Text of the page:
Are we certain we are not overreacting?

Sunday, November 29, 2015

Spanish Properties 1 & 2; The general elections; Sp. troops for Mali?; & A mistake?

SPANISH PROPERTIES 1: Spain has the highest proportion of flat-dwellers in Europe, says The Local, with 67% of them living this way. This compares with only 20% in the UK. Not surprisingly, Spain also has the lowest number of house-dwellers in the EU. But the Spanish are unusual in that 80% own their own properties. Indeed, what the article doesn't say is that Spain also leads Europe in the ownership of second and third homes. Again, usually (inherited) flats. Quite remarkable for one of the EU's 'poorer' members.

SPANISH PROPERTIES 2: According to one of the country's main evaluation agencies, there are now 389,000 empty new houses throughout the country, with a bias towards the south and east coasts, of course. And then there's a God-only-knows number of 'old properties'. Despite this, prices are now rising again in those places where people actually want to live. Not in speculative new developments on the edge of Madrid or other cities, for example. And I know for a fact that Brits are once again buying rural properties here in Galicia, after many doldrum years.

THE LOOMING GENERAL ELECTION: The over 50s were going to get a letter about their future public pension but the government has vetoed this as it doesn't want them to know how low this will be. Nice. And they'll probably get away with this.

SPANISH TROOPS FOR MALI?: The Spanish President has said that M. Hollande hasn't called him to seek an answer to the question of whether Spain will renew its offer to replace French troops there. And that he doesn't expect a call until after the elections. I'll bet he doesn't, as he already knows the answer.

FINALLY . . . . A TRANSLITERATION MISTAKE??: Private Eye recently published this street-sign tribute to the IRA hunger striker in, I think, Tehran. If it really is Farsi, not Arabic, then I believe its says Barby Sarndz, not Bobby Sands. But I'm happy to be corrected. Not that it matters.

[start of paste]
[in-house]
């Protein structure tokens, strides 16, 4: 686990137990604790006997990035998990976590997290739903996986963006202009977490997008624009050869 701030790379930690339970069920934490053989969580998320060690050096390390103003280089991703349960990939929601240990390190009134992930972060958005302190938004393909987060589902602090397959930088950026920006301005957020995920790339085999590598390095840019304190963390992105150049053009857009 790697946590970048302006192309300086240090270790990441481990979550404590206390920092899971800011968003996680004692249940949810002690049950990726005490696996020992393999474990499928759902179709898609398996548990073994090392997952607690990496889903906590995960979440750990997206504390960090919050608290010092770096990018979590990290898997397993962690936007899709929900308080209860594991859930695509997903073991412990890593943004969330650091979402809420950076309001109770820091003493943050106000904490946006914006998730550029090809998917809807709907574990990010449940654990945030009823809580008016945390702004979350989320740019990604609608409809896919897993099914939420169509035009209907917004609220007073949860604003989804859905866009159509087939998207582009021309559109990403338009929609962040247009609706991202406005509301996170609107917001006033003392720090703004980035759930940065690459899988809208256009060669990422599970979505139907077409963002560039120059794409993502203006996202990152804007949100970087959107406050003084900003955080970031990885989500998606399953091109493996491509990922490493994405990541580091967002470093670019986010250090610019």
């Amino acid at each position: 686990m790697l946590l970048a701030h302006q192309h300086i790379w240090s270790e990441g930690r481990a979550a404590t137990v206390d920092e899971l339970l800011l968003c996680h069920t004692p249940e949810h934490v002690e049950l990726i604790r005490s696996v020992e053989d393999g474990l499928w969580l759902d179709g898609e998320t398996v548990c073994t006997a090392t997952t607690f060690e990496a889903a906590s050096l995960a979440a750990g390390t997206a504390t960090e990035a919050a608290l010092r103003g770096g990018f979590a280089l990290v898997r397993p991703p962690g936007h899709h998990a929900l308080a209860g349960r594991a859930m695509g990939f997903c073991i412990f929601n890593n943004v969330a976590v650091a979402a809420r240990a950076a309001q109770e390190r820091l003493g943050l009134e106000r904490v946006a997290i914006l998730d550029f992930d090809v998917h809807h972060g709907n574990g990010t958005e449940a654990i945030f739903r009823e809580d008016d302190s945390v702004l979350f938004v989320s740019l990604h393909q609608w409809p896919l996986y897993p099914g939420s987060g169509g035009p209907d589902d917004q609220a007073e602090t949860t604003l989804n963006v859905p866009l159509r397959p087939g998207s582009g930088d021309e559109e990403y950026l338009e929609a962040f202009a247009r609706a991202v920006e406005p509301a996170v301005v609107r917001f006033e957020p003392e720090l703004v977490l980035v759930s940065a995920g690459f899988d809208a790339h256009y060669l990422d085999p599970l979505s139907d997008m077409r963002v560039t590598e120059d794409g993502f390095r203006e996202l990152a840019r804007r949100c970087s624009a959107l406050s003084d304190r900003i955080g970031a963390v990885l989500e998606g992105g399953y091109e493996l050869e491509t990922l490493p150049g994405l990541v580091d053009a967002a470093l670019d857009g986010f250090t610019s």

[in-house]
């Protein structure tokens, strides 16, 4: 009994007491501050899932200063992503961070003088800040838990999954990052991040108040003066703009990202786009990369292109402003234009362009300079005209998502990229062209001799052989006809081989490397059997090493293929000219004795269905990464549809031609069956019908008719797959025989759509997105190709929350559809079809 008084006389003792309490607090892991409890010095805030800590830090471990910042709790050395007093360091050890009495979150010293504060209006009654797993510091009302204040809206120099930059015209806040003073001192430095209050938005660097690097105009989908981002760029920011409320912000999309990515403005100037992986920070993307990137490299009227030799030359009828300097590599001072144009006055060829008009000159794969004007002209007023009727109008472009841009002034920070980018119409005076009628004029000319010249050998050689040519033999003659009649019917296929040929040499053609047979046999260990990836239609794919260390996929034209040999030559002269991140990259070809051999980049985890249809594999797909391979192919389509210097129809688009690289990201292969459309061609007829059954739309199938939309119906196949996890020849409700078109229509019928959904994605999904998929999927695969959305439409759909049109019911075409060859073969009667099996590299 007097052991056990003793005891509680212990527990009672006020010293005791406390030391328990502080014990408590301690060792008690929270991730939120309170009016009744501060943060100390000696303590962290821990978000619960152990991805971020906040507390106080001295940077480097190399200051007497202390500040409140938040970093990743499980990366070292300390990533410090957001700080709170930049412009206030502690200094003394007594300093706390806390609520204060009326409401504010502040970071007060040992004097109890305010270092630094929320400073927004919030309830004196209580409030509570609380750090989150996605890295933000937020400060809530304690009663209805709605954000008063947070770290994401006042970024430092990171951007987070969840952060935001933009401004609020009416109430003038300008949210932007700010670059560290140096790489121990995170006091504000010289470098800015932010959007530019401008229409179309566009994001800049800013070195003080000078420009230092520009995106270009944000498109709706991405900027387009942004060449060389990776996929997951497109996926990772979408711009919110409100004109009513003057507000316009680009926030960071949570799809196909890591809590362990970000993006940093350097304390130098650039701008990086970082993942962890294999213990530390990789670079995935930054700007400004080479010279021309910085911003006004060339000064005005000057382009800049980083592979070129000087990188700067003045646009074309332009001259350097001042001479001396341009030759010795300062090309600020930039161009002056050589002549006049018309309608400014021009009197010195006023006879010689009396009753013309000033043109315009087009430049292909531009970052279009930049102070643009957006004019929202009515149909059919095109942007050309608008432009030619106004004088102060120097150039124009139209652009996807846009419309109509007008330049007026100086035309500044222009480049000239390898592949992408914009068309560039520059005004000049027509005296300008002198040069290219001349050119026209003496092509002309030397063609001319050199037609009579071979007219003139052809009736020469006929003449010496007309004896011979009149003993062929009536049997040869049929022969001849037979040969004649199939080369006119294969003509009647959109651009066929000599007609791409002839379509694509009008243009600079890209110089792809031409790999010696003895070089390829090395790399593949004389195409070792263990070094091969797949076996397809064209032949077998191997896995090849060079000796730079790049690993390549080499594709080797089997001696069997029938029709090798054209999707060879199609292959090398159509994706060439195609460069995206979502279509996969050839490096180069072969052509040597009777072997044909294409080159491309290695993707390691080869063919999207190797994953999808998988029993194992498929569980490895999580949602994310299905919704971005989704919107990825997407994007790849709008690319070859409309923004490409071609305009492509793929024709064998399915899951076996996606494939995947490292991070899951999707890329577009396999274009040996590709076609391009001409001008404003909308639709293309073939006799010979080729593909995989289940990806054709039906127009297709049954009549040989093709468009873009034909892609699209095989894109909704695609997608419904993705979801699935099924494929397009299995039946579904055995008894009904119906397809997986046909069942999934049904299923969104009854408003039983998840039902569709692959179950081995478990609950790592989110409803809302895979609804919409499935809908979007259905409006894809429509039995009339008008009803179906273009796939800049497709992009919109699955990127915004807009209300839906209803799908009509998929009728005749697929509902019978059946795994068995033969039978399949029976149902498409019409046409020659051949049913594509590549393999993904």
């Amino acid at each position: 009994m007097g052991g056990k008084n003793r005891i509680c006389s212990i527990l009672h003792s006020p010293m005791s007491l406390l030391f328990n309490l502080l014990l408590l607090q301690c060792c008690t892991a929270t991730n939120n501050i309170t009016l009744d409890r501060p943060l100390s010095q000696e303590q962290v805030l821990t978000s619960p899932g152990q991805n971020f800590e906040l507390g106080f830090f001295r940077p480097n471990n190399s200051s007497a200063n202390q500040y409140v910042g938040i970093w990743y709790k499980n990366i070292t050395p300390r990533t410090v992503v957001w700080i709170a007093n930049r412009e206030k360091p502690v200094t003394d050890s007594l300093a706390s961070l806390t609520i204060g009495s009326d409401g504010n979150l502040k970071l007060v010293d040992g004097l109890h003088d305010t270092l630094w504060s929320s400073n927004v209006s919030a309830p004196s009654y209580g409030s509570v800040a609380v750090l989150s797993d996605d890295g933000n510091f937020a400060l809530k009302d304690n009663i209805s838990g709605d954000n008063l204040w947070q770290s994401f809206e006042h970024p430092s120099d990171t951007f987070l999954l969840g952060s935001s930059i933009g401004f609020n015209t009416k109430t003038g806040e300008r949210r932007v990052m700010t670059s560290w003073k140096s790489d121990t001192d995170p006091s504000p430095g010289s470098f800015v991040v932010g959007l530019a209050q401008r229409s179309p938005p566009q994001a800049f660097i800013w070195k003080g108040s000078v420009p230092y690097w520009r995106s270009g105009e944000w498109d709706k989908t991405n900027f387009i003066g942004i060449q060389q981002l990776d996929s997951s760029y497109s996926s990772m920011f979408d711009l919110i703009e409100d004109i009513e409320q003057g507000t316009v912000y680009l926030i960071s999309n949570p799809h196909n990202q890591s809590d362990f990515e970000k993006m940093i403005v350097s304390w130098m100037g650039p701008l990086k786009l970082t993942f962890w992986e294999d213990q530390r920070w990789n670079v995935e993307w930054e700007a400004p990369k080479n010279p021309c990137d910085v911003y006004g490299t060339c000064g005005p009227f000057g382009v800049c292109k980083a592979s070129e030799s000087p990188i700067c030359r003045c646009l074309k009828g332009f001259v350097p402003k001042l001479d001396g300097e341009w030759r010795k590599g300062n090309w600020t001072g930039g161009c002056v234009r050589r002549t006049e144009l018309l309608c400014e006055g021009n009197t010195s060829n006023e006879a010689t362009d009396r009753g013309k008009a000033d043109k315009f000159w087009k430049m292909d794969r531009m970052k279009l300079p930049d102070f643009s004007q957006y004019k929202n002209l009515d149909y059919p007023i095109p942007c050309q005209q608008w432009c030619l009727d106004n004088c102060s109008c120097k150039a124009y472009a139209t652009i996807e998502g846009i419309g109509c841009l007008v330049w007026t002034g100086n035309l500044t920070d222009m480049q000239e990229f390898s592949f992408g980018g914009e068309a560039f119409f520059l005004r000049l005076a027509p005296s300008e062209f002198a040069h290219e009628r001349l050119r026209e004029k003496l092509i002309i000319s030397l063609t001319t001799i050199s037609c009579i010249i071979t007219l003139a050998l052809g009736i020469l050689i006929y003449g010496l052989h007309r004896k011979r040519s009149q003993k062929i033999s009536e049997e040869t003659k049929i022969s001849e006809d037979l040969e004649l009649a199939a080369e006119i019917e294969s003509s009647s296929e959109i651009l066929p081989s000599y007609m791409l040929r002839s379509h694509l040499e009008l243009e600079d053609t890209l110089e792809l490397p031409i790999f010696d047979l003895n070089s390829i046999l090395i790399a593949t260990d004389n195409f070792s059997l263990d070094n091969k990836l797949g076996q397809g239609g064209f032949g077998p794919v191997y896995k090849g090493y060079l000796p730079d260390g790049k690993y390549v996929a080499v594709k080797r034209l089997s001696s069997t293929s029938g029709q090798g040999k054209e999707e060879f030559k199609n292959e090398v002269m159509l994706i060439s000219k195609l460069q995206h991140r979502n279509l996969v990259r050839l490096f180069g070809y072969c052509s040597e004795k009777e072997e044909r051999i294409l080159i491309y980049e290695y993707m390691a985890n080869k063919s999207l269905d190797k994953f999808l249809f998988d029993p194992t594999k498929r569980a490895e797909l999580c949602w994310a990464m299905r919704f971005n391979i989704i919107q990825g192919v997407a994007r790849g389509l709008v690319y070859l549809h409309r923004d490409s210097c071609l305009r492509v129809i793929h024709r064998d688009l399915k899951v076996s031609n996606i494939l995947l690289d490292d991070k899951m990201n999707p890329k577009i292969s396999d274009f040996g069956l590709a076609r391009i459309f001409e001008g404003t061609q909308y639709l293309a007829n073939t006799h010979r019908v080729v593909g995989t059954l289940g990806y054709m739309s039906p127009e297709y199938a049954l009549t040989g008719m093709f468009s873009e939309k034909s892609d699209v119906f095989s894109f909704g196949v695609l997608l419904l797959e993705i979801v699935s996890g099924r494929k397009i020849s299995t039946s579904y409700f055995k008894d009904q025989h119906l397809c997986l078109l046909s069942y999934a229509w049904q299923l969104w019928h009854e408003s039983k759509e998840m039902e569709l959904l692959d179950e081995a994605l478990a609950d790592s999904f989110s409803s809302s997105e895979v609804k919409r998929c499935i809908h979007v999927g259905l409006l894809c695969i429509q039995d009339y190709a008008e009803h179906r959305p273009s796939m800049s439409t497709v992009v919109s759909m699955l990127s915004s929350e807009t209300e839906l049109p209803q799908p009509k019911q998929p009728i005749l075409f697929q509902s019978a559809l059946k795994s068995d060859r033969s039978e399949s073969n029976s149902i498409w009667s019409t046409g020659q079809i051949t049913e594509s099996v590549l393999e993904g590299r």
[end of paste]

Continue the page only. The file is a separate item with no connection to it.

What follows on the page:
RECOMMENDATION: If you can get hold of The Sunday Times today, read the wonderful Comment article on a chap in Bolton who fooled the entire greedy, duplicitous art world for 40 years with his astonishing forgeries. If you hurry, you can even get a copy of his memoir, written in gaol. Where he really shouldn't be.

Saturday, November 28, 2015

The Sp. judicial system 1 & 2; Religion 1 & 2; The Middle East; & The original EU con

THE SPANISH JUDICIAL SYSTEM 1: Well into judge Garzón's book Fango now, I realise that the system was designed by Robert Mugabe to ensure that neither he nor any of his mates would ever be successfully prosecuted for anything. If practice, if not in theory. Elements include: woefully inadequate resources; changes of court; replacement of effective judges; and constant attempts to slow down things so that a statue of limitations comes into play. And then there's the fact that national and regional politicians - as aforados - have the right to be tried in certain (superior) courts. Above all this, there's the constant political pressure through media campaigns. Finally, there's the thousands of presidential pardons granted each year to those dumb enough to not only get caught but also to hire lousy lawyers. All in all, something truly more appropriate for Zimbabwe than a modern European state of law. Not surprisingly, only 32% of Spaniards think their courts functional well. Well, that is surprising, really.